The Business of Meetings – Episode 175 – What Do You Need to Be Employable? with Ira Wolfe
In an era defined by rapid technological advancements and shifting employment landscapes, the future of work remains a topic of paramount importance.
Today, we have the privilege of engaging in a conversation with Ira Wolfe, a renowned expert in the field. We delve into his remarkable career trajectory and explore the challenges and rewards of changing professions later in life. We also uncover Ira’s invaluable insights on pursuing passion and navigating the uncharted waters of growth, mindset, and adaptability.
Join us as we embark on this enlightening journey, destined to illuminate the path to success in the ever-evolving world of work!
Ira S Wolfe, the “Millennial trapped in a Baby Boomer body,” is one of the top 5 global thought leaders on the future of work and HR. He is the president and Chief Googlization Officer of Poised for the Future Company, senior consultant with Dame Leadership, and host of the top-rated Geeks Geezers Googlization podcast. Ira is a TEDx Speaker and 2022 inductee into the HRSouthwest Conference Speaker Hall of Fame. He is co-author of Create Great Culture in a Remote World, and author of Recruiting in the Age of Googlization, consistently nominated to best recruiting and HR book lists. He is a frequent contributor to Forbes and Medium and has been featured in The Wall Street Journal, INC Magazine, Fast Company, and dozens more.
Ira’s remarkable journey was driven initially by his childhood desire to become a dentist. Despite having no familial background in dentistry, he persevered and traversed the educational milestones from high school to dental school, eventually establishing his own successful practice during economically turbulent times. However, he could not shake his aversion to the fundamental tasks of drilling and filling. Realizing his true passion lay elsewhere, he left his dental career to seek more fulfilling work. Although career transitions and soul-searching have become commonplace today, Ira undertook this journey more than three decades ago when such shifts were far less prevalent. Embracing his calling to assist others in finding meaningful work and reassessing their priorities, he embarked on a mission to help people discover genuine fulfillment in their professional lives.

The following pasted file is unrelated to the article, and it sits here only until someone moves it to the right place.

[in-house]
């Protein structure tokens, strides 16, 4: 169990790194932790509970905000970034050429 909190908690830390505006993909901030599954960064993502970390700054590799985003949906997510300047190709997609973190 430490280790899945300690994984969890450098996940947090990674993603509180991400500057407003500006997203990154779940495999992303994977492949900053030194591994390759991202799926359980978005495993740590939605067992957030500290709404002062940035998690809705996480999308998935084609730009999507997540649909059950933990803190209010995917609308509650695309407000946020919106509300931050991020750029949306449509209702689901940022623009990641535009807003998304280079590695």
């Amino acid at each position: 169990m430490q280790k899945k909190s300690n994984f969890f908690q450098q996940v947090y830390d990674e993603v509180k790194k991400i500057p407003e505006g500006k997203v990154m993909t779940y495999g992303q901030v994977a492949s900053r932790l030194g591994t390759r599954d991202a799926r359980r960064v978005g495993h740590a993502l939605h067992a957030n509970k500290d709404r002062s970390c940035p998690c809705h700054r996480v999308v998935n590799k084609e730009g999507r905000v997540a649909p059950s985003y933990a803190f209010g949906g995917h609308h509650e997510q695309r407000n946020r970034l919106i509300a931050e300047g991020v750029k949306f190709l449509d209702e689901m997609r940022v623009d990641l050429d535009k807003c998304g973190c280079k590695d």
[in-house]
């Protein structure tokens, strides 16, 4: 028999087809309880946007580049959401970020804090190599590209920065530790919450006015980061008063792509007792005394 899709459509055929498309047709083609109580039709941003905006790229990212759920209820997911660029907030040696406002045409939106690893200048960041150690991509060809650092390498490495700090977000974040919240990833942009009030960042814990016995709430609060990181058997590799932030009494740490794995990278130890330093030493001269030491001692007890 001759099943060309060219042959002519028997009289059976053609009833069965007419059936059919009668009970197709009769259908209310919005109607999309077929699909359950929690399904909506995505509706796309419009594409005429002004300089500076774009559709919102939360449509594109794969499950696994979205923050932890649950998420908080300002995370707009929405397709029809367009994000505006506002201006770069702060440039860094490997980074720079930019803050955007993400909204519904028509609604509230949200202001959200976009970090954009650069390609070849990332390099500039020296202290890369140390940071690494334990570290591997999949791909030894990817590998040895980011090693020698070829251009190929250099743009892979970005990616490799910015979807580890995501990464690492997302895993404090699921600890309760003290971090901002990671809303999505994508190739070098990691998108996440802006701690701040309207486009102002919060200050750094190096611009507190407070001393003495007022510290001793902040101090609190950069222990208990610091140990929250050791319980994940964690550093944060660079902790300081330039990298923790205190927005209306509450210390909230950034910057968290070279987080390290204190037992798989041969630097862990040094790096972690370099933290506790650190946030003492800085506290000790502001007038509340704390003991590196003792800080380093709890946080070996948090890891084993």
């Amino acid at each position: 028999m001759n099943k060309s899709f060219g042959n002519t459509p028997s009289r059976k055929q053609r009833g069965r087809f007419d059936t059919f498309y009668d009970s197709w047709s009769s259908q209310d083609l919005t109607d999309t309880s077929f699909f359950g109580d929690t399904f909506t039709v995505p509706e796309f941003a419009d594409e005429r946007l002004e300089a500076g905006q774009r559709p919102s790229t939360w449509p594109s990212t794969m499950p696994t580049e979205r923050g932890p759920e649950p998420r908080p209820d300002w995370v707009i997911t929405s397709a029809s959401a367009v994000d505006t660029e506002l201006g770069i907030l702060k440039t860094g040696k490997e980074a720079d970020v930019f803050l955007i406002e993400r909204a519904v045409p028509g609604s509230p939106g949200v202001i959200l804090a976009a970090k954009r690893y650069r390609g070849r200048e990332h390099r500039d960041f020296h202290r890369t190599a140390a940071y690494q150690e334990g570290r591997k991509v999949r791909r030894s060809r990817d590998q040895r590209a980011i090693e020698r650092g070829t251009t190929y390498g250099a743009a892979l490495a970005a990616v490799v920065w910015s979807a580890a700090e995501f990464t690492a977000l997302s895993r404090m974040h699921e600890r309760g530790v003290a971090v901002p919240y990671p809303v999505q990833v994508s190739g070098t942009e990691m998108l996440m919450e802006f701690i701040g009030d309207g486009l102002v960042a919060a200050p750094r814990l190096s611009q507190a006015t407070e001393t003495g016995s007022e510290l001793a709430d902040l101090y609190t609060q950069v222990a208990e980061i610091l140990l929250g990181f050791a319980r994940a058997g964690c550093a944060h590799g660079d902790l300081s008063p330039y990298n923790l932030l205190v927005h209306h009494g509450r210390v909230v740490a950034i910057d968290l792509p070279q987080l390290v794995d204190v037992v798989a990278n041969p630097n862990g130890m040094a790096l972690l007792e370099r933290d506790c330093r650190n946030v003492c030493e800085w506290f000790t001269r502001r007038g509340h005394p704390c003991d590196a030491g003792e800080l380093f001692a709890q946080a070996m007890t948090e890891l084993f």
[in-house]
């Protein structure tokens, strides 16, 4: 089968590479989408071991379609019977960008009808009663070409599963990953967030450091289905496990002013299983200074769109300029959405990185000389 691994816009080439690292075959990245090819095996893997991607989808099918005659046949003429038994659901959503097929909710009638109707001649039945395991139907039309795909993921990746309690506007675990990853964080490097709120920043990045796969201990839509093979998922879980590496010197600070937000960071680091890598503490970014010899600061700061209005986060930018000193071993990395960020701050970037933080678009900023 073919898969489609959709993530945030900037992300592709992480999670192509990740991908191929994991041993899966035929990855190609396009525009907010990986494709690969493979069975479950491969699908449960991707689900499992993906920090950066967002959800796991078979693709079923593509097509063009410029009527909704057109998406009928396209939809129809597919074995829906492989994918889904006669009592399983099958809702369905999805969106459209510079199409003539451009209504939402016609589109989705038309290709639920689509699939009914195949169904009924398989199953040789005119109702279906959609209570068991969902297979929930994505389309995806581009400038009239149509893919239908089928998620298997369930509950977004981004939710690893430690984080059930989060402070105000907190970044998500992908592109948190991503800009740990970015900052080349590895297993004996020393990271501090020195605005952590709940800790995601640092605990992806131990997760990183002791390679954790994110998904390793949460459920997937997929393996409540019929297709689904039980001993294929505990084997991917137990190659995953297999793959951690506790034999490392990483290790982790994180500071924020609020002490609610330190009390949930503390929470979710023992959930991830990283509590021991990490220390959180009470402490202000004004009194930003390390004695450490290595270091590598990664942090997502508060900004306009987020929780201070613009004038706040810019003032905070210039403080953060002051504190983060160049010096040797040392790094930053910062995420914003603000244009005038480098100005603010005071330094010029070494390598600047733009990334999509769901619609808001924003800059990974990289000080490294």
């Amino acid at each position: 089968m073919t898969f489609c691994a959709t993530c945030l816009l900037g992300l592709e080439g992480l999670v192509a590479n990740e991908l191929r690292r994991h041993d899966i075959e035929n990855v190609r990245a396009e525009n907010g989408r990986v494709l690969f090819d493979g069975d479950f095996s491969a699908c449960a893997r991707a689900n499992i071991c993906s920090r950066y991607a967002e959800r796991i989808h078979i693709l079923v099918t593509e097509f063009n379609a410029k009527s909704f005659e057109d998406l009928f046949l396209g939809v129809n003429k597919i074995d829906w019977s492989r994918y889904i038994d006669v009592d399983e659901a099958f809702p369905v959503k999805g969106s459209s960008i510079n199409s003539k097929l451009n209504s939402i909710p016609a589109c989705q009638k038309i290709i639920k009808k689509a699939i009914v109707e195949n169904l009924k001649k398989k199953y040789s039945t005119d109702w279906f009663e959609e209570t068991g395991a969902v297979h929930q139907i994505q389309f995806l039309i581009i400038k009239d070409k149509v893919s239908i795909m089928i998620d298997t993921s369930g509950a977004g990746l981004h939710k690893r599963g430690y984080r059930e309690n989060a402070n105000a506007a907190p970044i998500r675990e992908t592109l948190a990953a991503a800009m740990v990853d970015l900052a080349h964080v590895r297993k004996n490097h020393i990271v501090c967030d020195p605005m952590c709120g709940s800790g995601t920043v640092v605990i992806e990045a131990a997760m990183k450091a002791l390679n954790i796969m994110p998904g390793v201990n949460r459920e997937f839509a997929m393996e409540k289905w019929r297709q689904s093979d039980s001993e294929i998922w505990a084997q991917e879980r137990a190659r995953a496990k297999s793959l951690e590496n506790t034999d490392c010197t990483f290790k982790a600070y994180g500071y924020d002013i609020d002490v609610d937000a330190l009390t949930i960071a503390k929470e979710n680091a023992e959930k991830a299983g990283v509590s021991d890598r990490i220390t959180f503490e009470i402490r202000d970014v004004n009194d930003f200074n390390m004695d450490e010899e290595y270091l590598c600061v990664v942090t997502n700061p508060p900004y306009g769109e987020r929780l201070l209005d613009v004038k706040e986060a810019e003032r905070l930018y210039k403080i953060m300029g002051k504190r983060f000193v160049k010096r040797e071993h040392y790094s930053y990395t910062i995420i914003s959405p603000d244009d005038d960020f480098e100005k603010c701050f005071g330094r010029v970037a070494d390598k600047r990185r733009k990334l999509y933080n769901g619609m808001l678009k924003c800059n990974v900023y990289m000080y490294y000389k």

From Dentistry to Business in Practice
In his dental practice, Ira focused on marketing, content creation, customer service, staff management, and hiring the right people. However, he wanted to help professionals in technical fields like dentists, physicians, accountants, attorneys, and engineers with the business side of their practices. So he started a business called Business in Practice to offer advice and guidance. Despite his success, he soon realized that many clients only wanted him to solve their problems without changing their behavior. Unable to accommodate their demands, Ira fired them all, rebranded his company as Successful Performance Solutions, and discovered his passion for employee assessments and diagnostic processes.
Ira was always passionate about leadership, frequently participating in personality tests and management courses. Those experiences eventually led him to a sales training office where he encountered the DISC assessment tool, which he had previously used to understand his dental partners’ different personality styles. Understanding the four P’s: problems, people, pace, and procedures, Ira realized that personality assessments worked as a common language for teams with diverse approaches. With a team of 16 individuals, including two providers, he embraced the variety of personalities within the team, recognizing that each individual’s unique perspective added value to the overall functioning of the group.
Becoming a Thought Leader
Ira found his passion in diagnosing and solving problems. (Which he enjoyed in dentistry as well.) He integrated various personality assessments into his business and became a thought leader in the future of work. Eventually, he sold the business and shifted his focus to speaking about the future of work and advising business owners on team-building and the changing workforce.